Doing a startup isn’t easy, so some support along the way might be helpful, especially in Hong Kong. Although Hong Kong has one of the cheapest Big Mac‘s US$ 2.99, it is still one of the most expensive cities in the world, real estate wise and other wise that is.
Nowhere in the world it is quicker to earn a Big Mac; in Hong Kong you can buy one after working for 8.6 minutes. Something that will take in Manila, a 2 hours flight away, a little less than 88 minutes.
In Hong Kong you better be sure you have a viable business (revenue) or a compelling proposal (VC funding) to be able to support your business after 12 months, or have additional sources of income. Because it is easy to run out of money in Hong Kong, I personally think the costs of doing startups in Hong Kong makes you focus on one of the most important things: making money early on in a company’s existence, like some home grown successful startups have shown that it is possible.
But Hong Kong is a tough place to receive angel investments and a hard place to find initial startup funding in general, this being a blog post topic on its own. Although sometimes you don’t always want, need or should take outside investment. There are also alternative funding options. Hong Kong has some public and private incentives in place to support innovations and development. Some are government backed, some are corporate initiatives or other stakeholders, this post is to sum up most of them.
There are many programs in place to support Micro, Small and Medium Enterprises (MSMEs), for easy reading of this post the term startup is used, but some incentive programs can also be used for established MSMEs or film producers and not per definition grass-root companies or startups in the scalable and repeatable business models. Hong Kong defines SMEs as enterprises that employ less than 100 persons in the manufacturing industries and those that employ less than 50 persons in the non-manufacturing sectors
Besides the myriad of co-working spaces, (most of them aren’t focusing on startups with US$500+ per monthly hot desk subscriptions), there are 2 well-known government supported general areas “innovation hubs” that are set up to support and host startups; on the west side of Hong Kong island this is Cyberport and in the New Territories we have Science and Technology Park. Both organizations have their specifics on what they support and who is applicable, later on more about this. Beyond these 2 hubs, there are many specific schemes that are set in place to foster innovation, help boost sales, promote design, etc. The Chinese University of Hong Kong (CUHK) did research on the funding, grants and schemes available for MSME in Hong Kong. From this, following is a list of organizations providing support and funding for SME’s and startups in Hong Kong.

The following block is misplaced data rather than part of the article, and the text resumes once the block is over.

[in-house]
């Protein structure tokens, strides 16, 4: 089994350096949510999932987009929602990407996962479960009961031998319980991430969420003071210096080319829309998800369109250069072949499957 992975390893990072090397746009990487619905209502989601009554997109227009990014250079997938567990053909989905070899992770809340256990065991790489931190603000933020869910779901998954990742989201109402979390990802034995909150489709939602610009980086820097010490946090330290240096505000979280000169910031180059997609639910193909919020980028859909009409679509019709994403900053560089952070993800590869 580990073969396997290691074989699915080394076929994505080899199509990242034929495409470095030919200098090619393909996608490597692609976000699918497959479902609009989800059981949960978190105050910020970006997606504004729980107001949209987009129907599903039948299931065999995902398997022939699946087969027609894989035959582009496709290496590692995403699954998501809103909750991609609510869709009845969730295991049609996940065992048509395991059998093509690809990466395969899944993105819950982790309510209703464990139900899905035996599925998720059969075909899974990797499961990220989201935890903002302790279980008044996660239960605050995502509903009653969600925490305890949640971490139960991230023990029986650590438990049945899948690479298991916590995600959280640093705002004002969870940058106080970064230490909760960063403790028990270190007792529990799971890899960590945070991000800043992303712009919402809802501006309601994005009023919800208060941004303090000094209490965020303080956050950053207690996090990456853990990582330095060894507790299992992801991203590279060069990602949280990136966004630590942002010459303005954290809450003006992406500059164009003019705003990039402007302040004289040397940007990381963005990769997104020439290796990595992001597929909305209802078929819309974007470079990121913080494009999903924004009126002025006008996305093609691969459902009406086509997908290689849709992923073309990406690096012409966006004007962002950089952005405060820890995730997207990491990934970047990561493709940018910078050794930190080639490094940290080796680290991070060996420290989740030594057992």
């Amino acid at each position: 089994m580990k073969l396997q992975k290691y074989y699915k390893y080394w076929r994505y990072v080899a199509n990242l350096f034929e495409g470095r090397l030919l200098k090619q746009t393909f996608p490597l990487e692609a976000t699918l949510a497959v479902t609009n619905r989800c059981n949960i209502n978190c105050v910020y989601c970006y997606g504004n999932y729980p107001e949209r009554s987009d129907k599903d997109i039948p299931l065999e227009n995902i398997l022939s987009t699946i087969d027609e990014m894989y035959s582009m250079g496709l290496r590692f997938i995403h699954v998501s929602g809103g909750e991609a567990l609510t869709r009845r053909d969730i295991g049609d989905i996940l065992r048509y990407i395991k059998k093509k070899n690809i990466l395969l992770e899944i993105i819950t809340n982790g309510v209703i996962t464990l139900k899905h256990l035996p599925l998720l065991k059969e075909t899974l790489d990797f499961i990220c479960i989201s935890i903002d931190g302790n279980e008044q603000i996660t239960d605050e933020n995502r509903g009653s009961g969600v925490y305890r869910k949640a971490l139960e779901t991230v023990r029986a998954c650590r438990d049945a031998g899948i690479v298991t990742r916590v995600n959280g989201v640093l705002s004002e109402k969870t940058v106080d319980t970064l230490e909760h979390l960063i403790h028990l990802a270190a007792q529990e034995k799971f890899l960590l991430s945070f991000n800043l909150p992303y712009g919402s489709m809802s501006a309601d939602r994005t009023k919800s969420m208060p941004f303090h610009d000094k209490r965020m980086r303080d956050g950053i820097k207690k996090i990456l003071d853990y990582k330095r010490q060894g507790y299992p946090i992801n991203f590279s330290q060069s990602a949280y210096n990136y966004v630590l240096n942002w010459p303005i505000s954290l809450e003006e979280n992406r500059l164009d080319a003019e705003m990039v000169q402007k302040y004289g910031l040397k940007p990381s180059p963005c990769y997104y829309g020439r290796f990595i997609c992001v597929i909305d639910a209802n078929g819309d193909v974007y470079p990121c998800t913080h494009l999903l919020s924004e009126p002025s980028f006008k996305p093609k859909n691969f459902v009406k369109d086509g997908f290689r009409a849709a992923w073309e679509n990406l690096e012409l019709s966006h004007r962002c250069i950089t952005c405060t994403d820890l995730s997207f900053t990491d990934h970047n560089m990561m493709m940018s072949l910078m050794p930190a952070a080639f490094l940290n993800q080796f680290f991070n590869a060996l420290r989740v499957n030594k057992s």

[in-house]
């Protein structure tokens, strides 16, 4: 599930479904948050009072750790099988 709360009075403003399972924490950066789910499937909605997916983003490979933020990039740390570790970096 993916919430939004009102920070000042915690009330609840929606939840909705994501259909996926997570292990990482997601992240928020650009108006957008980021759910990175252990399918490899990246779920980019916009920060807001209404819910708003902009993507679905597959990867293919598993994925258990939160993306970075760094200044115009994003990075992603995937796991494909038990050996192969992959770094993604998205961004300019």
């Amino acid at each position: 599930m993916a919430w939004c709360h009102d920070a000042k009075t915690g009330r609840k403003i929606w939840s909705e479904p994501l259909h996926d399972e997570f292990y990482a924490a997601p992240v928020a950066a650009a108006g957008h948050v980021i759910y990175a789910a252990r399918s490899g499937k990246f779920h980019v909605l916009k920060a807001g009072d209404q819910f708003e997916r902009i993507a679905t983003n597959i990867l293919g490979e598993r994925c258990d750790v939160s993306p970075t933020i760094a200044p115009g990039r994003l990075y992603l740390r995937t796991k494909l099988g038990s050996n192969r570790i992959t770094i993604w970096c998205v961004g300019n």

There are too many variables to say which would apply to a specific startup and even amongst schemes the rules and directions sometimes changes, so you should do your own desk research on which would work for your startup, but almost all have the requirement that the applying company is a Hong Kong entity.
General Funding and Grant Policies (MSME)
Overview of funding, grants and support for startups in Hong Kong.
HKMC Hong Kong Mortgage Corporation
SIE Social Innovation and Entrepreneurship Development Fund
HKTID Hong Kong Trade and Industry Department
HKECI Hong Kong Export Credit Insurance
HKTDC Hong Kong Trade Development Council
HKPC Hong Kong Productivity Council
VTC Vocational Training Council
Innovation and Technology Industry (ITI) specific
Overview of funding, grants and support for technology startups in Hong Kong.
HKSTP Hong Kong Science and Technology Park incubation
CIP Cyberport Incubation Programme
ITF Innovation and Technology Fund
VTC Vocational Training Council
SME Cloud Promotion Campaign
Creative Industries (CI)
Overview of funding, grants and support for creative startups in Hong Kong.
I hope this will help you navigate the options out there, clap or share this post as vanity motivation for me and perhaps usefulness to others. Also have a look at the options for startup visas in Hong Kong.
External link summary from text:
1) the cheapest Big Mac‘s
2) In Manilla it takes a little less than 88 minutes to earn a Big Mac
3) To run out of money isn’t a valid failure reason
4) Alternative funding options reviewed by Matt Wensing
5) The Chinese University of Hong Kong (CUHK) did research on the funding, grants and schemes.